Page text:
Health

Yes, It’s (Probably) Safe to Keep Going on Walks Outside

Just don’t stroll down the sidewalk arm in arm.


walking feet

Image via Getty/
boonchai wedmakawand

It’s the MBTA’s fault I walk everywhere. When I first moved to the Boston area, I lived in the T station-free Union Square neighborhood of Somerville, and hard as it is to believe, there was no car sharing service at the time. The T has abundant busing serving that neighborhood, but buses unfortunately do not run quite as often as I needed.

As a result, I walk everywhere. Why wait 27 minutes in the frigid cold for a bus instead of just powering forward and building up a head of steam on a nice walk, I’ve learned to tell myself. In a city as small geographically as Boston is, putting one foot in front of the other is surprisingly effective at getting you from point A to B. But even apart from the convenience, I found I loved it. I’m a person whose brain is generally spinning so hard that you can probably smell smoke coming from it. Power walking as fast as humanly possible on the way home from work, or a concert, or a bar, or really anywhere at all, provides a great opportunity for me to burn off some of that excess mental energy. But what am I supposed to do when my favorite form of stress relief involves the one big verboten activity of the pandemic era—leaving the house?

What I mean, of course, is that with the city shutdown, it feels like virtually everyone in Cambridge is outside walking. I am no longer one of just a very few people interested in patrolling the sidewalks during commuting hours. And with my well-developed tendency toward anxious germaphobe, I can’t help but police them. That couple holding hands? They better live together. Those two men standing outside my building, talking and laughing? They are nowhere near the public health-mandated six feet apart. And the parks! Jam-packed with people, tossing balls, chatting to each other at varying distances, and playing with their dogs. And then those dogs touch other dogs and transfer germs back to their owners. One time when I was out and about, a woman coughed while she was still twenty feet away from me, and I became convinced that some kind of droplet cloud was hanging around her as I approached. If someone walks down the center of the sidewalk towards me, I fly out into the street, saved by the fact that there are no cars because no one has anywhere to drive right now. My favorite way to self-soothe—going for a good walk—is fast becoming drenched in the same thick coating of anxiety that everything else is imbued with.

I’m hardly the only one who’s getting a little worried about outdoor overcrowding, as bizarre as that concept sounds. Malden has closed its city parks. Somerville shut down its playgrounds and athletic areas. Should I be concerned about crossing paths with my fellow walkers? I needed answers.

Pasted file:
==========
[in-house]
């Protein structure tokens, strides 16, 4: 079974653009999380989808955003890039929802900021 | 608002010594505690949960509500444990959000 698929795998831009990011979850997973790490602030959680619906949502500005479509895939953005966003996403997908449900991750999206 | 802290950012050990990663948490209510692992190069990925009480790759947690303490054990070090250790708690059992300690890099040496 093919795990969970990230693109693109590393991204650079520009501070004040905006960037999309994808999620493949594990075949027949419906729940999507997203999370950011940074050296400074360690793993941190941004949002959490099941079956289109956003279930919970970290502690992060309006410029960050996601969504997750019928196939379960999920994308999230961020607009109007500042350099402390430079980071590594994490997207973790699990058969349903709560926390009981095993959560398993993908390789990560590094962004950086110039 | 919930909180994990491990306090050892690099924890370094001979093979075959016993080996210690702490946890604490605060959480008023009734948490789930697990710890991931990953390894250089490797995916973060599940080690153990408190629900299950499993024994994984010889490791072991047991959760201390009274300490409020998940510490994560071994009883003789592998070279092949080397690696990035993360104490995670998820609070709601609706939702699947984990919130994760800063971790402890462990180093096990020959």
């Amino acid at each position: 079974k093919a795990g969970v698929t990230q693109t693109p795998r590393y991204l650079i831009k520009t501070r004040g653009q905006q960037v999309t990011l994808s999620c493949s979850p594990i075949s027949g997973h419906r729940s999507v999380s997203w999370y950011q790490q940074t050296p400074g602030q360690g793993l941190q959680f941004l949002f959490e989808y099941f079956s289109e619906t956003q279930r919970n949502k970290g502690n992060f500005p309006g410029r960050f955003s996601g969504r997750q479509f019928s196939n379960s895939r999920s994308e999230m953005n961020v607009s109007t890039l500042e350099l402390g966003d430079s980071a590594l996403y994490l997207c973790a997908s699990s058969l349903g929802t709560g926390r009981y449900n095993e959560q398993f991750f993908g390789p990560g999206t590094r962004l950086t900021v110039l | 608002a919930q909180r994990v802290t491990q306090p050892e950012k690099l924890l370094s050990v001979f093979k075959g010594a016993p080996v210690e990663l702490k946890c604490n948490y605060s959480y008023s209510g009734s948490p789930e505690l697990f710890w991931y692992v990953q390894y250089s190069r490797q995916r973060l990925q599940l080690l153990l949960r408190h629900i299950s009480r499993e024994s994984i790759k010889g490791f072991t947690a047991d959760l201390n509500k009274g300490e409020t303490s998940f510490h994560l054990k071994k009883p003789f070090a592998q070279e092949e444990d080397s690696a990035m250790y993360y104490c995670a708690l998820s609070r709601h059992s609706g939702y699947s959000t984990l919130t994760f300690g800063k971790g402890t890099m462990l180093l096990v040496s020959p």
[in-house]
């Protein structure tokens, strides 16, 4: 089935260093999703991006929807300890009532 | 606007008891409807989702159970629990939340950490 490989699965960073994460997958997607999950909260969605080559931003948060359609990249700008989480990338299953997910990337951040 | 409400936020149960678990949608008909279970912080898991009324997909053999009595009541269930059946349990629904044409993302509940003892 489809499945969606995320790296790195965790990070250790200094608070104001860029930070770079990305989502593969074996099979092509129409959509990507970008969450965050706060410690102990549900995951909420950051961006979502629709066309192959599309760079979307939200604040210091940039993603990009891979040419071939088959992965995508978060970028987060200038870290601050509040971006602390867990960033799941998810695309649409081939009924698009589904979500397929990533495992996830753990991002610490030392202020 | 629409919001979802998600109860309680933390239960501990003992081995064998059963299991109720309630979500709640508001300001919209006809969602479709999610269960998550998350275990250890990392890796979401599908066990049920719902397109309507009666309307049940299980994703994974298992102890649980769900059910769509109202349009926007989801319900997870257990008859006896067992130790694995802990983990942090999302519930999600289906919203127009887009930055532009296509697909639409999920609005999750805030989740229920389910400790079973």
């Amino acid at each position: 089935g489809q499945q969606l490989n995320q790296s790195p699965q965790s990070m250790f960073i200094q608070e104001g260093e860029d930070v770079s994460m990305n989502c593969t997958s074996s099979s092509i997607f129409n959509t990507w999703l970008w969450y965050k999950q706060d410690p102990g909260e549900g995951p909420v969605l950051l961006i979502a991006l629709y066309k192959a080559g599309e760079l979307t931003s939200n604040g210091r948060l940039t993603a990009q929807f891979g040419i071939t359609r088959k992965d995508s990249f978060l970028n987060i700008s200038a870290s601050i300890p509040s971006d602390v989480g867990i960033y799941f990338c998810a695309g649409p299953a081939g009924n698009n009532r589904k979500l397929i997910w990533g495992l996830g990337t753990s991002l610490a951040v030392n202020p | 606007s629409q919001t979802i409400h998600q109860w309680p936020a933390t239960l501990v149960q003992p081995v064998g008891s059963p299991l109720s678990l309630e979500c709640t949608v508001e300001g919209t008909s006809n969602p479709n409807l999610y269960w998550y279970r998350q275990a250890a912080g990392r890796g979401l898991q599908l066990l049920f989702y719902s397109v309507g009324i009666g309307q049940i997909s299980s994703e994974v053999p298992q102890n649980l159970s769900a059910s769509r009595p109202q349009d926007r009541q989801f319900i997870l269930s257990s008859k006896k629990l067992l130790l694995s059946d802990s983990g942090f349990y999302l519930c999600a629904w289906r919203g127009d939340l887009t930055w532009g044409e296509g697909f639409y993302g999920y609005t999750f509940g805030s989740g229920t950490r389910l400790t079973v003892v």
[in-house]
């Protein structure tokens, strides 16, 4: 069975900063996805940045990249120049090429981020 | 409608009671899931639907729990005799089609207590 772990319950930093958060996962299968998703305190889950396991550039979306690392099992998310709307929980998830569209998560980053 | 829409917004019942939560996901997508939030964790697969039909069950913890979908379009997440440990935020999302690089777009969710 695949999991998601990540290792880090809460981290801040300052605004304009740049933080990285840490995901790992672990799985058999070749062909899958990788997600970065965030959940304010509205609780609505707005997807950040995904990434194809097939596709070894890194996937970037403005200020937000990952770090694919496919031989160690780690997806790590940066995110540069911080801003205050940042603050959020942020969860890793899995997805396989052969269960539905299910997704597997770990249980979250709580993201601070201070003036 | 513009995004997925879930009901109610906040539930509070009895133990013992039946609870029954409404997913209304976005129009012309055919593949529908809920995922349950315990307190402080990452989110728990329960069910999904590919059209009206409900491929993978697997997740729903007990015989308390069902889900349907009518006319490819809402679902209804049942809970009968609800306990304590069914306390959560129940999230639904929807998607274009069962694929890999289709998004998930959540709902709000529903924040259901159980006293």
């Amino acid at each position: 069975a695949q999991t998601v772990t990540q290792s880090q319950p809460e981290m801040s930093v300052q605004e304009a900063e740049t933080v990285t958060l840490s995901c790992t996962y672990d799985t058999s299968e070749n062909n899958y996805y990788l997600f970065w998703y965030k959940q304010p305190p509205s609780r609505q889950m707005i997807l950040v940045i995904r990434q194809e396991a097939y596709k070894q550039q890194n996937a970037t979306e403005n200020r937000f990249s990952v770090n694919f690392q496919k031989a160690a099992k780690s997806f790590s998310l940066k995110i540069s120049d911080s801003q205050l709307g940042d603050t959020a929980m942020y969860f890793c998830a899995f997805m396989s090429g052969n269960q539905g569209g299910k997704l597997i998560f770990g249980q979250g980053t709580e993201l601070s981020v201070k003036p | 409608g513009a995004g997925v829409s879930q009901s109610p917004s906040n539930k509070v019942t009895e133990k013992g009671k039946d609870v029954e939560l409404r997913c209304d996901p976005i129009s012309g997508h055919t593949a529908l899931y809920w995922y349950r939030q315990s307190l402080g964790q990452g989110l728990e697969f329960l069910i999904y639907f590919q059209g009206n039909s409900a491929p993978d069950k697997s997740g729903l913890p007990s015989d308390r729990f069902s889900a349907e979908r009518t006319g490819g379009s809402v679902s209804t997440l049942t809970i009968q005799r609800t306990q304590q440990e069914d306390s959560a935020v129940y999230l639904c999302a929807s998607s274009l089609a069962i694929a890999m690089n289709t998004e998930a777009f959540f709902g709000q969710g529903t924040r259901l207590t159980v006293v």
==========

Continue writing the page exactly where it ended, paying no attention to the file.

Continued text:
Unnerved, I spoke to the chief of the infectious disease division at Brigham and Women’s Hospital, Dr. Daniel Kuritzkes, whose response to my panicky questions could perhaps best be described as “bemused.” At one point, he told me, “I don’t think there’s a real concern,” which could sum up many of his answers to my questions, foremost among them being: Are COVID-19 droplets melding with oxygen molecules in the air outside from all the people exhaling on their walks? My anxiety is probably familiar to many people reading this, so you may be as relieved as I was to hear that unless you’re looking at “a couple hundred people gathered at the same time,” Kuritzkes says, you’re probably fine. To be clear: that doesn’t mean zero risk—researchers suspect that the outdoor Mardi Gras gathering in New Orleans may have been responsible for the spread of the virus in Louisiana. But since the likelihood of any of us going to a Mardi Gras-sized party right now is pretty much slim to none, it’s just our parks and sidewalks where we can inadvertently run into people. Luckily, walking behind somebody or beside them isn’t too risky, says Kuritzkes, who also didn’t seem to think that changing your clothes after returning from a walk was necessary. There’s a higher risk from riding a packed elevator, he added, than there is from walking near people outdoors.

At the same time, Kuritzkes did have a few suggestions of activities to avoid, noting that you shouldn’t toss any kind of ball around with anyone you don’t live with. And Governor Charlie Baker has expressed some concerns about park crowding in recent days, although he hasn’t taken the step yet of trying to close them. The truth is that no one wants to see parks closed—as Kuritzkes put it, they help us “relieve the tedium and pressure of being cooped up indoors.” We’re all on edge, and fresh air is one of the few options left to us to seek a little comfort and a change of scenery.

The same day I spoke to Kuritzkes, I went out for my usual post-work walk. Maybe it’s been a gradual progression all along, but the sidewalks were a little less crowded than I remembered even the day before. Does this mean my walk was any calmer? Reader, it does not. As it turns out, panicking about other pedestrians is just one small ingredient in the bouillabaisse of my current fears. Sometimes when I walk, I cannot get over the freshness of the air. It’s almost like it’s made up of more oxygen than the air inside my apartment. And sometimes when I walk, I cannot stop thinking, over and over again, about the pandemic. The health care workers, the packed hospitals, the essential workers still leaving home every day, the people my own age who are being hospitalized. It is a psychic weight on all of us, and from that the Kuritzkes of the world can’t save me. But I’m lucky enough to live in a four-person building, and I’m a diligent hand washer. So at least for now, I’m going to keep walking.